The Rubén Darío National Theate of Nicaragua is both a landmark of modern architecture in Central America and a model for architects the world over.
The Rubén Darío National Theatre was designed in 1963 by José Francisco Terán Callejas, who had been a fixture on the design team of Minoru Yamasaki in Detroit, Michigan between 1958 and 1959. To paint an accurate portrait of the theater's history, it's worth noting that Terán was an associate of the architect Eduardo Chamorro Coronel, a relationship that lay the groundwork for the project and saw to the selection the team that would see to its planning and construction. It was in 1966, during the final phases of the design stage, when Terán became the theater's principal architect and the overseer of its construction.
In 1964, plans for the theater were shown to President René Schick (1963-1966), who immediately threw his support behind the development of the project, including deciding its location and arranging for the preliminary studies to be done before construction could begin.
According to the project report presented in 1964, proposals for the theater's location all focused on how best to revitalize the city's center and centered around the impressive views of Managua Lake as well as the backdrop of mountains and volcanoes. Proximity to Dario Park was also a deciding factor, as it seemed only natural that the theater should be close to its namesake's most important monument. Another location considered is where the Managua Metropolitan Cathedral, designed by Ricardo Legorreta in 1993, stands today.
In its first proposals, the theater was designed to seat 1,500 people and its interior design was centered around a versatile stage that could accommodate everything from opera and musicals to presentations and plays. The building also included spaces for filming, transmission, and projecting while its outside featured plazas and bridges as a way to "connect" the building with the city surrounding it.
However, by 1966 the project's budget was decreased to only 2 million dollars and the theater's design went from a modern, foreign concept to one modeled after the local aesthetic. In this sense, the theater was designed from the inside out, a detail given away by the austerity of the building's exterior and the project's aesthetic transformation.
The interior has three main spaces: the Crystal Room, the Main Hall, and an Experimental Theater. The Crystal Room, along with a view of Lake Managua, contains three Imperial style crystal chandeliers donated by Spain. The Main Hall contains exactly 1,200 seats distributed between 3 balconies and a main floor designed in the continental style. The Experimental Theater, located beneath the Main Hall and planned as a space for local artists to develop their talents, can seat 230 people. News of the theater's inauguration in 1969 made it into the New York Times and it was hailed as the "Best Center for the Performing Arts in Latin America.”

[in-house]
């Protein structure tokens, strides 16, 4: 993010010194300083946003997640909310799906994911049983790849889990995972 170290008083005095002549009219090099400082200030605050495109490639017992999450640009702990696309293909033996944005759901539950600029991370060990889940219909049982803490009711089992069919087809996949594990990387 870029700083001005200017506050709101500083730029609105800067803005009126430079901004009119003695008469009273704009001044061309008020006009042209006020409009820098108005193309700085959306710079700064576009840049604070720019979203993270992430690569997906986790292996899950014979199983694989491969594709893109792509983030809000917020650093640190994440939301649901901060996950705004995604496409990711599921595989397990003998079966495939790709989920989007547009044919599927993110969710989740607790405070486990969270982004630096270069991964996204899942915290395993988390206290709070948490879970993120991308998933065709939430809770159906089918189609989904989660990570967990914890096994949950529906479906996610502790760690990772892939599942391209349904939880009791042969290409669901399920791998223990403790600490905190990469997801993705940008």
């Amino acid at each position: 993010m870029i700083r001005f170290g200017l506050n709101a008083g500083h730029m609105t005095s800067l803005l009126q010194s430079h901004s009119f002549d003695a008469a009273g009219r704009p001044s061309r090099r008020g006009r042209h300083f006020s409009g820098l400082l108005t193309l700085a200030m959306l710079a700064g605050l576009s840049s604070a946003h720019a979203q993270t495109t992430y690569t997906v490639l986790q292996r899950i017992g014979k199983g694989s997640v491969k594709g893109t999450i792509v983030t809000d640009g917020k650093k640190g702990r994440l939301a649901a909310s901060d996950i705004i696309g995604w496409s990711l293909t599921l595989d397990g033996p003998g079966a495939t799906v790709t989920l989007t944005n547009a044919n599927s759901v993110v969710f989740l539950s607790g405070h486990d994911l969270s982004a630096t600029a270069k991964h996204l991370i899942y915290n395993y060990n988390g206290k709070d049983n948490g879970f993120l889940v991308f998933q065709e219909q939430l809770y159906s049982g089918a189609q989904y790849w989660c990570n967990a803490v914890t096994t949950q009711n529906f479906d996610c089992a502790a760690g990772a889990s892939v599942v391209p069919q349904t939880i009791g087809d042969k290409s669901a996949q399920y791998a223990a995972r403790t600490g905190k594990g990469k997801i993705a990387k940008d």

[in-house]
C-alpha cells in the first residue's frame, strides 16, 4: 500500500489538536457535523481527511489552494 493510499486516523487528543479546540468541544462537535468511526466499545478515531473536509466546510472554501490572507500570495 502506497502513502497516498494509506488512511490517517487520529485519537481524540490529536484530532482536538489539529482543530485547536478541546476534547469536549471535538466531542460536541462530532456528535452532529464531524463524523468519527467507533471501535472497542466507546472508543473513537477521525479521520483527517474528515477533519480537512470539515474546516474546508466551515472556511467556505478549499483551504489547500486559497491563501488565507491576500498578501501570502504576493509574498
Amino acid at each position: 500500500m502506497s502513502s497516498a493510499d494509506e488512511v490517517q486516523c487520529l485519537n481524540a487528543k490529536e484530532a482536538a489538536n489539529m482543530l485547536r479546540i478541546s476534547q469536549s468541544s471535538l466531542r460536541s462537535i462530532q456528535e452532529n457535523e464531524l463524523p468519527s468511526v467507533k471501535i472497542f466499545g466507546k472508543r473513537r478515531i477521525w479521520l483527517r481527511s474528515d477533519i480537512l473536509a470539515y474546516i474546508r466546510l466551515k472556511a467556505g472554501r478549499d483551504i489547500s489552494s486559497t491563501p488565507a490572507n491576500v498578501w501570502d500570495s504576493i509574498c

Consultants for the project include Vilhelm Lassen Jordan, as acoustics consultant, and US architect Ben Schlanger as general consultant. Both were involved in the construction of the Lincoln Center in New York, and afterwards the Rubén Darío National Theater as well as the Sydney Opera House. Other consultants include Donald Swinney, who had an administrative role on the project and the Peter Albrecht Corporation which was in charge of the sound systems, lighting, stages, and the theater's acoustic shell.
After a long reconstruction following the 1931 earthquake that devastated Managua, a second earthquake hit in 1972. The RDNT suffered minimal damage to its structure and was one of the few buildings that survived the quake. It's for this reason that the Ruben Dario National Theater is an icon, not only for its social and architectural value, but also as a building being renovated to withstand time and to tell its own story.
In 2020 a publication commemorated the 50th anniversary of the theater's construction.